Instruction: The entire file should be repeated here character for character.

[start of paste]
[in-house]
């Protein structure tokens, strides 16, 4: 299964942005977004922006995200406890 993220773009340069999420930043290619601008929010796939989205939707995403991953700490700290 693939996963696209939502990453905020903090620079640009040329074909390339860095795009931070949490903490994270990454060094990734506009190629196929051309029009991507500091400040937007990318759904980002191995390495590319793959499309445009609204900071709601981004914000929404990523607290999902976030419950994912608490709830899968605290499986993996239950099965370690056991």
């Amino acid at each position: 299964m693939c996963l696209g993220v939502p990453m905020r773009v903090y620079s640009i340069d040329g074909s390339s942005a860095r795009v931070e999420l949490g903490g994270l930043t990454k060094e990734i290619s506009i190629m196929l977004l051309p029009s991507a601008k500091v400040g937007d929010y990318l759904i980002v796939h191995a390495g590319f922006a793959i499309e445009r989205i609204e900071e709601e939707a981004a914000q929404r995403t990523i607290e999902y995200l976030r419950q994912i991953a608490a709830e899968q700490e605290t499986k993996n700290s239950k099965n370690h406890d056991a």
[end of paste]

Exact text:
[in-house]
């Protein structure tokens, strides 16, 4: 299964942005977004922006995200406890 993220773009340069999420930043290619601008929010796939989205939707995403991953700490700290 693939996963696209939502990453905020903090620079640009040329074909390339860095795009931070949490903490994270990454060094990734506009190629196929051309029009991507500091400040937007990318759904980002191995390495590319793959499309445009609204900071709601981004914000929404990523607290999902976030419950994912608490709830899968605290499986993996239950099965370690056991």
């Amino acid at each position: 299964m693939c996963l696209g993220v939502p990453m905020r773009v903090y620079s640009i340069d040329g074909s390339s942005a860095r795009v931070e999420l949490g903490g994270l930043t990454k060094e990734i290619s506009i190629m196929l977004l051309p029009s991507a601008k500091v400040g937007d929010y990318l759904i980002v796939h191995a390495g590319f922006a793959i499309e445009r989205i609204e900071e709601e939707a981004a914000q929404r995403t990523i607290e999902y995200l976030r419950q994912i991953a608490a709830e899968q700490e605290t499986k993996n700290s239950k099965n370690h406890d056991a």